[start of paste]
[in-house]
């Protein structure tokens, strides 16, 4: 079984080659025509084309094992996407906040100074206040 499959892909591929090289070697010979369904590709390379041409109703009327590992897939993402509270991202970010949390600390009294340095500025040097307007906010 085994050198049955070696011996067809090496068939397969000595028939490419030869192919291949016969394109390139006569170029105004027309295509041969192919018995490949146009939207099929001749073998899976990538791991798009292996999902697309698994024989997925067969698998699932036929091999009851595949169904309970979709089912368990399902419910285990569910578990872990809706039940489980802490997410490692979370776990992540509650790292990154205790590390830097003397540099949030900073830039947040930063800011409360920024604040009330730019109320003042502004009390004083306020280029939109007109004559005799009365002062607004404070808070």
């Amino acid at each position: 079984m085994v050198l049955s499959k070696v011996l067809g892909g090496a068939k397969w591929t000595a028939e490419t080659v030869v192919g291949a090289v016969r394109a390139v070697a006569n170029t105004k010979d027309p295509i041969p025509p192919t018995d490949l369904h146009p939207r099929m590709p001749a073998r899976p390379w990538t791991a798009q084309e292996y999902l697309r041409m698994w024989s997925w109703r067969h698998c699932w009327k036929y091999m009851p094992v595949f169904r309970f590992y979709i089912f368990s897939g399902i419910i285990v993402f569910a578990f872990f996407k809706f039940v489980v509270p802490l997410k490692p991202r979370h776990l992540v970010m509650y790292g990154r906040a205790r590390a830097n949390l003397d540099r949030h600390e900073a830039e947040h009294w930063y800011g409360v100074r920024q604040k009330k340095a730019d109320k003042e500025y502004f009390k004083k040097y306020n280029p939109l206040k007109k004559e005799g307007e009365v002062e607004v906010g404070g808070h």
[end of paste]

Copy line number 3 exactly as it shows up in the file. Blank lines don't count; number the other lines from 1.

């Amino acid at each position: 079984m085994v050198l049955s499959k070696v011996l067809g892909g090496a068939k397969w591929t000595a028939e490419t080659v030869v192919g291949a090289v016969r394109a390139v070697a006569n170029t105004k010979d027309p295509i041969p025509p192919t018995d490949l369904h146009p939207r099929m590709p001749a073998r899976p390379w990538t791991a798009q084309e292996y999902l697309r041409m698994w024989s997925w109703r067969h698998c699932w009327k036929y091999m009851p094992v595949f169904r309970f590992y979709i089912f368990s897939g399902i419910i285990v993402f569910a578990f872990f996407k809706f039940v489980v509270p802490l997410k490692p991202r979370h776990l992540v970010m509650y790292g990154r906040a205790r590390a830097n949390l003397d540099r949030h600390e900073a830039e947040h009294w930063y800011g409360v100074r920024q604040k009330k340095a730019d109320k003042e500025y502004f009390k004083k040097y306020n280029p939109l206040k007109k004559e005799g307007e009365v002062e607004v906010g404070g808070h």